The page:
Richard Lloyd

Six years after it officially launched, IPXI yesterday announced the closure last Friday of its first two offerings involving two tranches of patent assets from JP Morgan. Last October the patent exchange revealed that it was offering potential investors and licensees the opportunity to buy unit license rights (ULRs) covering the patents. The buyers of ULRs, which are akin to shares in a traditional initial public offering, can either use them like a traditional patent licence or trade them via IPXI’s platform.

The patents in the two offerings involve technology related to prepaid stored value cards (SVC) with each ULR representing the right to produce 100 cards. Each ULR has been priced at $5 with up to 750,000 expected to become available.

Gerard Pannekoek, the CEO and President of IPXI since 2009, described the marketing and sales process involved in the JP Morgan process as like a “typical IPO roadshow”. He admitted that more time had to be spent educating the market about the IPXI model than he had expected. The advantages of selling a financial services product, however, were that potential buyers could more readily get comfortable with IPXI’s trading model than those, for instance, in the tech sector; and that the vast majority of buyers were based in the US.

IPXI is yet to close the first offering that it announced in June last year involving a portfolio of more than 600 patents covering organic light-emitting diode technologies developed by Philips. Pannekoek revealed that that offering was still several months away from closing and had been delayed by the complexity of the technology involved and by the fact that most of the interest was from Asia which had increased the amount of time spent marketing.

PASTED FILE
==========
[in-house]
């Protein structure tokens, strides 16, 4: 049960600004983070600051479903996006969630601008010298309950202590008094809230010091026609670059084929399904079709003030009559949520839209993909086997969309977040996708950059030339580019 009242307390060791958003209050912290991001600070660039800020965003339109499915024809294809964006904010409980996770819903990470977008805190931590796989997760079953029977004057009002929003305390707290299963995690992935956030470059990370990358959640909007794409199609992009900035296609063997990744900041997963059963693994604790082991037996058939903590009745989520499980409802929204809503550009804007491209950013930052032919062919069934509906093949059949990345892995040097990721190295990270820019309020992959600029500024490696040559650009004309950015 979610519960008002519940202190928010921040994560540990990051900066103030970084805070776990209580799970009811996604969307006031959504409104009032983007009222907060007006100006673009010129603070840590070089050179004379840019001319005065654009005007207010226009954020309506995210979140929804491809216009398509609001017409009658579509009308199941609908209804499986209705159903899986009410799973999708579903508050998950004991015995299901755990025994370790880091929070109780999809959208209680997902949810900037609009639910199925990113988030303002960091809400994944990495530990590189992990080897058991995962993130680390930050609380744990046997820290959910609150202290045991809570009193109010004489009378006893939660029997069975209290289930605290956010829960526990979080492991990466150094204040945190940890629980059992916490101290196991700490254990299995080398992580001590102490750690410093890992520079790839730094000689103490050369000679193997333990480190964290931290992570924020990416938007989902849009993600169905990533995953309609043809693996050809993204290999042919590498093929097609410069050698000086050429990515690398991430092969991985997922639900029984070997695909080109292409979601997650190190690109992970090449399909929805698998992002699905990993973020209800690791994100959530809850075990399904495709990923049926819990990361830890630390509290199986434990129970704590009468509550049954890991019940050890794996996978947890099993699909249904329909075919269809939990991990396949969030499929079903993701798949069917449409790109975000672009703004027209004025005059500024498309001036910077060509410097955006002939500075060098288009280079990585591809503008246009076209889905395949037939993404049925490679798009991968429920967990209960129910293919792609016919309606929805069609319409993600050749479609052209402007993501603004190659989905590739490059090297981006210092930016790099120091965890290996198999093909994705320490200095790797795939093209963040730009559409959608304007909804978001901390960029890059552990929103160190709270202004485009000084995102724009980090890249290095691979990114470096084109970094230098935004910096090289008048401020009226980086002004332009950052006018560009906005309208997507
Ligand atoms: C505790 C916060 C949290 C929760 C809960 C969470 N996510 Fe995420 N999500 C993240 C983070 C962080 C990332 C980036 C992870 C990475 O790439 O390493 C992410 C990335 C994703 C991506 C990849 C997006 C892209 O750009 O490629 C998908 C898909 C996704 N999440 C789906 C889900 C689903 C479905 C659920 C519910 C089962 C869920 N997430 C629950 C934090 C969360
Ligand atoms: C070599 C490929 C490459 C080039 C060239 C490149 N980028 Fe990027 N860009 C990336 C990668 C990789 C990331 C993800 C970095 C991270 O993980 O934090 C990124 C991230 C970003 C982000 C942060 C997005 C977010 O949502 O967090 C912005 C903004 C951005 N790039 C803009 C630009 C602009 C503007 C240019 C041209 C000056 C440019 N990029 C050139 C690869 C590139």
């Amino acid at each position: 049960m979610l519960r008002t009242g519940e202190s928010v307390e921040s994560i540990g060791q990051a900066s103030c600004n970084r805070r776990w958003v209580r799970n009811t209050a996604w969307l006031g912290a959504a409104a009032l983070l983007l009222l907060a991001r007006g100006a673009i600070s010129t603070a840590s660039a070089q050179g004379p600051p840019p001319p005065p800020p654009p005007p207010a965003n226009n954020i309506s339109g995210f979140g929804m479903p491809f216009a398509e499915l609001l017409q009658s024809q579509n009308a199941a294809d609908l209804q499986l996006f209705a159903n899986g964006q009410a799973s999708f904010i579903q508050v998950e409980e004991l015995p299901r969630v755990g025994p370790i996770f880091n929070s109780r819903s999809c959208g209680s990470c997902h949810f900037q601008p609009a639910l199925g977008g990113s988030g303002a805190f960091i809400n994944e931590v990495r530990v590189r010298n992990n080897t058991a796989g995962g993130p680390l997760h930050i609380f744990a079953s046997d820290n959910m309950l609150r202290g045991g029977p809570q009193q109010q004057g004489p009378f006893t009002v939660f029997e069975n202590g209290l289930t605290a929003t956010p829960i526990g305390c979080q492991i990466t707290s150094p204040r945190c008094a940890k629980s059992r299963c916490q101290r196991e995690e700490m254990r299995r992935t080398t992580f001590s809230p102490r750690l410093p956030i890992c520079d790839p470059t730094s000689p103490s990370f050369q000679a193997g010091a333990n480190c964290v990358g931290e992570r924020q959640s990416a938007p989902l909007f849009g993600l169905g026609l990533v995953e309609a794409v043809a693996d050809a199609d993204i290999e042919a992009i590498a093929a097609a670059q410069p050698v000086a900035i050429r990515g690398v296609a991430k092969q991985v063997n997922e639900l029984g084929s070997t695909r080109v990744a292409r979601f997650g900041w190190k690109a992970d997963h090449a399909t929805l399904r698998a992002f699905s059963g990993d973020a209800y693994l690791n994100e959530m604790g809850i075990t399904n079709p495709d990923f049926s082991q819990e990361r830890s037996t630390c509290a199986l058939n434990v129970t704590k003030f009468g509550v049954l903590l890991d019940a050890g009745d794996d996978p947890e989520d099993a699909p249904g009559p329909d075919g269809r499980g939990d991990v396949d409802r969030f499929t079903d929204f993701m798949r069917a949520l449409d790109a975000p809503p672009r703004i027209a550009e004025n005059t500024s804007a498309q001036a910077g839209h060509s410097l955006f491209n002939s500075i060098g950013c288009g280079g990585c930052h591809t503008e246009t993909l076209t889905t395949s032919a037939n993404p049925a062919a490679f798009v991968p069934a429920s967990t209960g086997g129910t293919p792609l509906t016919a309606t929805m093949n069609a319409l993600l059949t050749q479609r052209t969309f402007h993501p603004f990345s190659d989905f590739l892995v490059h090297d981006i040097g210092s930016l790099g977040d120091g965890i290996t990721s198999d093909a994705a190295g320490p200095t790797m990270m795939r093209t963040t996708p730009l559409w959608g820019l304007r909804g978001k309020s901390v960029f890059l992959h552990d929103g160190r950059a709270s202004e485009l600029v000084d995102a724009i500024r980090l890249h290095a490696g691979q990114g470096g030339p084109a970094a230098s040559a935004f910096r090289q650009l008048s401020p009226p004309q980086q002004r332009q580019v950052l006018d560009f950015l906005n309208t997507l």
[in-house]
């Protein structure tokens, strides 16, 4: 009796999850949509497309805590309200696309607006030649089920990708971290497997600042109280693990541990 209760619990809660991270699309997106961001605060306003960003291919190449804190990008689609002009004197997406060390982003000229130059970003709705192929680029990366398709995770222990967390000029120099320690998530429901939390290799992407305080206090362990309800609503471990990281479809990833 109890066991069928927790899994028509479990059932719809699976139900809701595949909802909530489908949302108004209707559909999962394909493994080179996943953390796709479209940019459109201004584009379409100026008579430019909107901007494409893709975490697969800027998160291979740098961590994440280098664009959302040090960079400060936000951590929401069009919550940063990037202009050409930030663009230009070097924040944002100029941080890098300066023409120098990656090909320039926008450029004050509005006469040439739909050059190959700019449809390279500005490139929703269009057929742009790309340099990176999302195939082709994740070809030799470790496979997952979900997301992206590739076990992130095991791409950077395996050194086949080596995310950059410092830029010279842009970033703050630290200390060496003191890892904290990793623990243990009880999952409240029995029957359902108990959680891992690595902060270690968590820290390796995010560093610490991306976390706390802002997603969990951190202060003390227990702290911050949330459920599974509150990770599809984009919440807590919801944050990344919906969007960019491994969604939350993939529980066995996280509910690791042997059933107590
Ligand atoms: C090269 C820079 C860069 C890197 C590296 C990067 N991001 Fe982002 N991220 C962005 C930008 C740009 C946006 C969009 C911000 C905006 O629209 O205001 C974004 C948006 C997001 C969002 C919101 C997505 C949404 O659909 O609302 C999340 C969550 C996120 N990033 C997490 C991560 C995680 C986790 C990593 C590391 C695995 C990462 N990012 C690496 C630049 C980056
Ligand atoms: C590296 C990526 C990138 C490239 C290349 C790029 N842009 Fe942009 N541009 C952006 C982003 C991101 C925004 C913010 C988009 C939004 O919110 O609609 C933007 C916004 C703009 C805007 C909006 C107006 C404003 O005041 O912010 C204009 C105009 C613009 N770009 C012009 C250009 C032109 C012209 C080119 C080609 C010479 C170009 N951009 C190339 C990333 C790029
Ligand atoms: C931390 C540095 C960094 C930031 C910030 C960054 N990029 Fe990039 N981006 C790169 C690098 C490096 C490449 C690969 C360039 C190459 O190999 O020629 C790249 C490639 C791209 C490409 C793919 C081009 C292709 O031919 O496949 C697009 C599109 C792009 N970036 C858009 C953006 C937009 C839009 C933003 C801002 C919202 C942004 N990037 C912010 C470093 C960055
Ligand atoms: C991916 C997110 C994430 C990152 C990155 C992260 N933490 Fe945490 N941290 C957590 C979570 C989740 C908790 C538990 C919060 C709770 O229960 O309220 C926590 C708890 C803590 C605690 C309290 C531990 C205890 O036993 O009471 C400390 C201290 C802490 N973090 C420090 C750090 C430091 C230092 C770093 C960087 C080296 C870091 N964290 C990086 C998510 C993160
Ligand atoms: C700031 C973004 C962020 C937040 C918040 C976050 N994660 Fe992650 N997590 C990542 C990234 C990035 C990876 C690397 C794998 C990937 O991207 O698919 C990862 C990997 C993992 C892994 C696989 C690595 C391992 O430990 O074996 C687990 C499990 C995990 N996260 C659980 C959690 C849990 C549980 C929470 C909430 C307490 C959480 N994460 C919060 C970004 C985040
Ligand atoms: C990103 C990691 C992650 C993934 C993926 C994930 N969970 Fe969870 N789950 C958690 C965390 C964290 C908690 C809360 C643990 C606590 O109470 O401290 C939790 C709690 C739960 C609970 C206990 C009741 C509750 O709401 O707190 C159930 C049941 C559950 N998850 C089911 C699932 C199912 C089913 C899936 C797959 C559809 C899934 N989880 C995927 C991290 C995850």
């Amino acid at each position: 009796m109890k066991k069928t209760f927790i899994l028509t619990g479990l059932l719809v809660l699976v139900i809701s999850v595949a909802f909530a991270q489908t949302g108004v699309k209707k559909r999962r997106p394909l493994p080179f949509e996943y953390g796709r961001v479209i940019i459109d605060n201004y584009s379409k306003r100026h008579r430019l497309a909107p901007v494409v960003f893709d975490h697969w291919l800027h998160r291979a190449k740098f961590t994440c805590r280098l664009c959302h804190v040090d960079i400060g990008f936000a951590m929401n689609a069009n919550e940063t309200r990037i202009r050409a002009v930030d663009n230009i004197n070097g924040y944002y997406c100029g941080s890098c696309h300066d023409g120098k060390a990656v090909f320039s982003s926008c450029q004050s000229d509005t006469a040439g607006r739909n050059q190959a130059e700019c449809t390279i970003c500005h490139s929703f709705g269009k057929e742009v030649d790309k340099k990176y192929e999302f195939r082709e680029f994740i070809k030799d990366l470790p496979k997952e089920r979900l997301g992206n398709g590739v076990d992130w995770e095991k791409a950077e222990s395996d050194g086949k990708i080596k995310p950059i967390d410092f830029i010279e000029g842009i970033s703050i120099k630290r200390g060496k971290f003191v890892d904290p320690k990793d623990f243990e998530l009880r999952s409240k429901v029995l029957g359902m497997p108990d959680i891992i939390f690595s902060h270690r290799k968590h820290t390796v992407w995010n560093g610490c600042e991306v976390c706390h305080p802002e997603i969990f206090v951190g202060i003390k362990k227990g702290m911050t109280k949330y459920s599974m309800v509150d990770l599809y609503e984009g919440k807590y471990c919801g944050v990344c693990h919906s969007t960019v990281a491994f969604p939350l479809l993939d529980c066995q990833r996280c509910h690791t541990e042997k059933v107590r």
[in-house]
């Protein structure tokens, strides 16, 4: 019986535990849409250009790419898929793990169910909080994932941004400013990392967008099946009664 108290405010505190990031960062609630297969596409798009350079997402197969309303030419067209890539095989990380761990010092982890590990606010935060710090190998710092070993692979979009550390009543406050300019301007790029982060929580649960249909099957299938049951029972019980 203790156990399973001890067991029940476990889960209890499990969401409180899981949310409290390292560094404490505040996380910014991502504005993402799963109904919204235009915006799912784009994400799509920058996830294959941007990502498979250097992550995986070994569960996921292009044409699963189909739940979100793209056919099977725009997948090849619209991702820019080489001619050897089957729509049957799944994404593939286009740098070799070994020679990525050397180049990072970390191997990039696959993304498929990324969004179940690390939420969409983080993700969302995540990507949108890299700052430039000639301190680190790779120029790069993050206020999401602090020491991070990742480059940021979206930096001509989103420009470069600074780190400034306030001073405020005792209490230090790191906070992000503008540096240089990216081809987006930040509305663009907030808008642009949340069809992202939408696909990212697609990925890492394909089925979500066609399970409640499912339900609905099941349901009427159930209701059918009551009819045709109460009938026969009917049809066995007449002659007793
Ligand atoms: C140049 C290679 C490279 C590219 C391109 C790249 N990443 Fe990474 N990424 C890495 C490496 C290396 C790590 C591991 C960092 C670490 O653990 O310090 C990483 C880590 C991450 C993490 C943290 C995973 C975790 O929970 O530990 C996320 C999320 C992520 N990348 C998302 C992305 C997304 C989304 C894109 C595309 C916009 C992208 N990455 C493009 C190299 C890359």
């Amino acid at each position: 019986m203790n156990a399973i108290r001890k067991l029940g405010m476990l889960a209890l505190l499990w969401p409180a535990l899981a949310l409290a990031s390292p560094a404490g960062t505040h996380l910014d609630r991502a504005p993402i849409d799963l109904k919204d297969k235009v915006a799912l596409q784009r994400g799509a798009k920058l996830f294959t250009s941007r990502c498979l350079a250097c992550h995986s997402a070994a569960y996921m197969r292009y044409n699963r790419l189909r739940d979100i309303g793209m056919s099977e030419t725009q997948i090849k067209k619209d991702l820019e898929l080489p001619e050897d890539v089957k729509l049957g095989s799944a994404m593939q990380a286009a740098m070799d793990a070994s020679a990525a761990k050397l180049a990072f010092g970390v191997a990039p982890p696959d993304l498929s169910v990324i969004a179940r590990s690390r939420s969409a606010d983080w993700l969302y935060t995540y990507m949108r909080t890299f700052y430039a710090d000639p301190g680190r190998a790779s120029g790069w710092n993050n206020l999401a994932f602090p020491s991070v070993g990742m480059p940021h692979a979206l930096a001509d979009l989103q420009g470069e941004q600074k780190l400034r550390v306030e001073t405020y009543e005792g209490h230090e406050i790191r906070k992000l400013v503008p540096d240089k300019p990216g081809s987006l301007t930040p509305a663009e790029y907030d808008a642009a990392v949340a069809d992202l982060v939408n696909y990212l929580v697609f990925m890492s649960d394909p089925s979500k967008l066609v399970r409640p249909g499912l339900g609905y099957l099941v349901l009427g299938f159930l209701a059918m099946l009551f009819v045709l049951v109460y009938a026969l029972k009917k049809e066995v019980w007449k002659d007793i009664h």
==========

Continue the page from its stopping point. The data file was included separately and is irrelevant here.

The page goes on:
Having launched in 2008 IPXI currently has 68 members of which 20 have made a commitment to make a number of offerings over the next few years. One upcoming offering involves standard essential patents for a multi-party offering, while another is expected to comprise patent assets from a university.

Pannekoek predicted that trading would be slow to build before ultimately leading to a liquid marketplace. “It will increase slowly and we’ll be patient about building liquidity and focusing on making this model known to the business community,” he said.

When IPXI announces more offerings the hope has to be that the time and effort which have been put into educating potential buyers and traders of ULRs will begin to bear fruit. As the patent and investor communities get more comfortable with the concepts of deal-making and pricing transparency that underpin the exchange, this should speed up the time it takes to get from offering to trading. One thing is for sure, the IPXI team is not going to be able to spend months or even years marketing every patent package that becomes available.